A fierce Emirati biker bride who took the Internet by storm last month when she and her husband lead a convoy of more than 60 Harley-Davidson bikers during their wedding is now suing 35 social media users for defamation and online harassment.

Nadia Hussain and husband Salem al-Muraikhi said they became the target of death threats and insults from social media commentators since a video of their wedding went viral. The couple had to even cancel their Seychelles honeymoon getaway for fear of their safety, Emirati website The National reported.

"There were threats saying they will slit our throats," Hussain said, "and our phones never stopped ringing."

The video report, which was produced by Jordanian website Amman al-Youm, shows the happy couple aboard their decorated motorcycles waving to friends and bystanders. Hussain can be seen wearing an all-white outfit, which included a hijab, wedges, and trousers underneath a tulle skirt, while Muraikhi donned a neck scarf and black T-shirt with a skull motif.

But Hussain, who was accused of violating UAE traditions and values, as well as going against the hijab dress code, is fighting back. Two of the people she filed cases against at the Court of Misdemeanors will have to face Public Prosecution on April 17.

According to reports, one of the two set to appear for the first hearing is a media personality with an online following of 10,000 subscribers. The accused made a video that Hussain claims to have defamed her.

“From that video alone we took out 12 offenses that are punishable by the law," she said.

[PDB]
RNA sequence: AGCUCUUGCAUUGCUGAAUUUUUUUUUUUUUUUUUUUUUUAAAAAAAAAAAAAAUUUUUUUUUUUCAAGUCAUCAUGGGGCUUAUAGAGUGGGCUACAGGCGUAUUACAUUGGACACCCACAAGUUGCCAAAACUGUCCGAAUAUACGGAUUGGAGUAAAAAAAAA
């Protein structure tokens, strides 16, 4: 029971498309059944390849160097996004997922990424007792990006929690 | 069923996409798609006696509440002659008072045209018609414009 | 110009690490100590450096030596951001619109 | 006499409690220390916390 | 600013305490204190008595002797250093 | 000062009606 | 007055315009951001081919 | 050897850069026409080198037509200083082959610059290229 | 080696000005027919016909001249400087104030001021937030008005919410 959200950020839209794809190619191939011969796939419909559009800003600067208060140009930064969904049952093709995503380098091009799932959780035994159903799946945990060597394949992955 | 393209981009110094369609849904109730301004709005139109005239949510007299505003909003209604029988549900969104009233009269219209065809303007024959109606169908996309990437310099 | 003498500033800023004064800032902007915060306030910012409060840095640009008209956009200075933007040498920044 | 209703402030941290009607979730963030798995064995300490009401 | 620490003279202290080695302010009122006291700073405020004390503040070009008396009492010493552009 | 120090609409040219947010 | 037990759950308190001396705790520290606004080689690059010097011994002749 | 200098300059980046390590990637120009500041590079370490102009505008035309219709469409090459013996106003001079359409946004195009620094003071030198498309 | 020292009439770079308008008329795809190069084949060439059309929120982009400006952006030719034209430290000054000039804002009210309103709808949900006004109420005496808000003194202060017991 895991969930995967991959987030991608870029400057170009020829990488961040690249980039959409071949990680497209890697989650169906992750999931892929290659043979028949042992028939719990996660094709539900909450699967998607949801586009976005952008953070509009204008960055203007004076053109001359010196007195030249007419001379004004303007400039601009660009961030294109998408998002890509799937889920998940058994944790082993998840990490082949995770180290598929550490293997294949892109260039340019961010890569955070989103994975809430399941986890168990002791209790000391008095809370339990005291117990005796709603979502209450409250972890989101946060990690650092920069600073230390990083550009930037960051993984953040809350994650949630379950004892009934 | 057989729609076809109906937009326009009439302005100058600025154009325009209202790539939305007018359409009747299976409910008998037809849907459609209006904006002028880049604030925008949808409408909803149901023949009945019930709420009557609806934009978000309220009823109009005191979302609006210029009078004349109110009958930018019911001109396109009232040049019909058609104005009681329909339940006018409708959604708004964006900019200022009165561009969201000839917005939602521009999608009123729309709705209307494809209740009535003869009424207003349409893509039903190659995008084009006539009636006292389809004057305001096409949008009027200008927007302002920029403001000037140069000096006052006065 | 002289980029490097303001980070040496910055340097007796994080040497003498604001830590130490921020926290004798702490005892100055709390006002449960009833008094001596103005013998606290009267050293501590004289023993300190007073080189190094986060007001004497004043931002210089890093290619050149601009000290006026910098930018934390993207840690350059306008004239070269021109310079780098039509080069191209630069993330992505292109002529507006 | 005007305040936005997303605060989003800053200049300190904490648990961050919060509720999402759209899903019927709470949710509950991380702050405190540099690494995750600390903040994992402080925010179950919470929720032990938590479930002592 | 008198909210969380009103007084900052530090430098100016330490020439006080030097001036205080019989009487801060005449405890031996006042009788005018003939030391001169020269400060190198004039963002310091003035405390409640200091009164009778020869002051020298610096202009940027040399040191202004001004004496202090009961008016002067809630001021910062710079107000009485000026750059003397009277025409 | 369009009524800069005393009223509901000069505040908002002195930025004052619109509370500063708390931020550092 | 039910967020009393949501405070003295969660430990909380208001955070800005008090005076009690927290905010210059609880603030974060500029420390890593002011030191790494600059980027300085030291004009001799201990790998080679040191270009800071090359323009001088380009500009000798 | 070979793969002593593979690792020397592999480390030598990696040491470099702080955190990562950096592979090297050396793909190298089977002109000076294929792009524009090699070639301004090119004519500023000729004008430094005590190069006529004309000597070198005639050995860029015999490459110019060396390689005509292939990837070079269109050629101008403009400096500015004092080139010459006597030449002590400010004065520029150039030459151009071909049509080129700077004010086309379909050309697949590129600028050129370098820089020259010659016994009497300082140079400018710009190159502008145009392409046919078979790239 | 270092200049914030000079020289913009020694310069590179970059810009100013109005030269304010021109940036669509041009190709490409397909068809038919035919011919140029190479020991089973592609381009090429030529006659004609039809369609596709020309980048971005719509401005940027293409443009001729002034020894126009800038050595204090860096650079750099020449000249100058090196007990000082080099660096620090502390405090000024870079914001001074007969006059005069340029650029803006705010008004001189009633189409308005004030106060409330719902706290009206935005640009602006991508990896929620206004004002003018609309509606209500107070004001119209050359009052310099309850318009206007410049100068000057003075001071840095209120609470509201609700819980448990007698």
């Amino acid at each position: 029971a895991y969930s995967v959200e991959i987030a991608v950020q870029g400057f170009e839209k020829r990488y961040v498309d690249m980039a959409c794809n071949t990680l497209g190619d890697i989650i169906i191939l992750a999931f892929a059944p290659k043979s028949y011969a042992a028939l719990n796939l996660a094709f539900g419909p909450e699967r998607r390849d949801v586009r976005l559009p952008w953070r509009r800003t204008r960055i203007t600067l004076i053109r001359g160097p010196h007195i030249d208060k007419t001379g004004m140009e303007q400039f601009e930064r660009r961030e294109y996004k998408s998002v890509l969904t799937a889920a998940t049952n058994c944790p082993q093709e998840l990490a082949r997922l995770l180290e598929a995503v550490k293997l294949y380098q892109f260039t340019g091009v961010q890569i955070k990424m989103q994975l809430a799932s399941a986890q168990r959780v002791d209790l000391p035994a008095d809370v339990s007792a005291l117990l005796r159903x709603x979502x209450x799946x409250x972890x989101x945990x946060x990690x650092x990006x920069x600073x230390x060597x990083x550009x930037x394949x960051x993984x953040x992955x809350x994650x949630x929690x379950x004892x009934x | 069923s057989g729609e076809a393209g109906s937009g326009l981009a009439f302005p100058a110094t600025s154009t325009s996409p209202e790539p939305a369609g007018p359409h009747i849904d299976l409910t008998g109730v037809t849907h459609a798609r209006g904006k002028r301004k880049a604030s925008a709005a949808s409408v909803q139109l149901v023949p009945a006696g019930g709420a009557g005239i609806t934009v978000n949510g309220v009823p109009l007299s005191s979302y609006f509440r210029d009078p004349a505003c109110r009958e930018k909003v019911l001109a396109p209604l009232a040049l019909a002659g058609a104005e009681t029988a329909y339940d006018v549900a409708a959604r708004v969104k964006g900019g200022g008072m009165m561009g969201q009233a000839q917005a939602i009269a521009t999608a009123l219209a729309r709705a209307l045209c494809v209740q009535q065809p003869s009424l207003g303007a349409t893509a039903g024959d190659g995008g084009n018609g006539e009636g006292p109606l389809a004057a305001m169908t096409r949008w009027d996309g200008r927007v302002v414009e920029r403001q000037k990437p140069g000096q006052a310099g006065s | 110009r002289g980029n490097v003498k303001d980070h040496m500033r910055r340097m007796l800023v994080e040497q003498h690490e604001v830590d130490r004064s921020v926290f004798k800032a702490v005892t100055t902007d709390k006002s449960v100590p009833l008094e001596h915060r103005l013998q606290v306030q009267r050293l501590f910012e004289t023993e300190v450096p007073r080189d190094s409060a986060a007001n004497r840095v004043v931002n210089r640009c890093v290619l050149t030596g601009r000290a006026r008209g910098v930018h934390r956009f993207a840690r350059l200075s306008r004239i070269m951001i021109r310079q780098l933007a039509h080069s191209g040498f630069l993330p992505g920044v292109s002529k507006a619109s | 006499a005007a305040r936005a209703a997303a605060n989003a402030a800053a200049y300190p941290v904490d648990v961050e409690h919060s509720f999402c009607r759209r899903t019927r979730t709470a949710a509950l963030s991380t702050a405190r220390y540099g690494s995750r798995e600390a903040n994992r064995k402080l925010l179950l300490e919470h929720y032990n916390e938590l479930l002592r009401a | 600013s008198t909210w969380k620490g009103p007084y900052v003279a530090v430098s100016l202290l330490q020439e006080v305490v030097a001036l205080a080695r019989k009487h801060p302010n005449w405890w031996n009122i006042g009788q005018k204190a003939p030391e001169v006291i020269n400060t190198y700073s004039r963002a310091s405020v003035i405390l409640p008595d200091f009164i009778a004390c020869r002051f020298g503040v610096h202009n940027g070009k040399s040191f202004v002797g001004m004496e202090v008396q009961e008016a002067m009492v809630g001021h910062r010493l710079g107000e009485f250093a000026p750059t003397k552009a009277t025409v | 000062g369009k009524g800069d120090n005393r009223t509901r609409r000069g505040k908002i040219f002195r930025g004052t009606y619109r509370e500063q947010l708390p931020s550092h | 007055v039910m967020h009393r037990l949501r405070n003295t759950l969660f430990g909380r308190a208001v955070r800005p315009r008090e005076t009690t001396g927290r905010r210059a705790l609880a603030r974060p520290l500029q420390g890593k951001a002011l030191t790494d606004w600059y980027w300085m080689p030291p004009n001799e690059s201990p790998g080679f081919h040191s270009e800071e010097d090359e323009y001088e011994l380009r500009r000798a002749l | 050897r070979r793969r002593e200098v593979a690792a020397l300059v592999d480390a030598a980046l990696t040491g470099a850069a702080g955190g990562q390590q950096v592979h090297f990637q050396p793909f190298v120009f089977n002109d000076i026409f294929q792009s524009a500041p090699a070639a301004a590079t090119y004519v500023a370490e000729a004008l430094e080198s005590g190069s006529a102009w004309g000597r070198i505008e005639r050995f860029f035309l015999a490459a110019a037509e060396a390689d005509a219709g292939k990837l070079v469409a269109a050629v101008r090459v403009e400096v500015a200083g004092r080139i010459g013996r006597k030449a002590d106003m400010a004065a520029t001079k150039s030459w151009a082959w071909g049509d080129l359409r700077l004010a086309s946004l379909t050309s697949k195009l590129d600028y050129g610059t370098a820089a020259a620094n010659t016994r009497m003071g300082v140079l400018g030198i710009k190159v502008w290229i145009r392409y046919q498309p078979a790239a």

Ali al-Mansouri, a lawyer representing said media personality, described the online comments as inconsequential, downplaying the incident as "an intrusive trend to the UAE society."

"Every person has the right to be creative in their wedding – we do not have a problem with that – but when it affects the norm and modesty features there is an issue," he said.

If a bride is seen walking the streets in her wedding gown, the police would stop her "because this is a violation of public order," he added.

But not many seem to agree. In light of her story being shared, supporters seem to outnumber negative commenters on social media platforms.

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Electronic abuse and online harassment is a serious offense punishable by law in the UAE. Cybercrime law 5/2012 stipulates that offenders, if found guilty, could get a life sentence and/or a fine ranging between 50,000 Dirhams ($13,600) and three million Dirhams ($816,800).

The law can also punish people who use "foul language" on WhatsApp – and expatriates can expect deportation.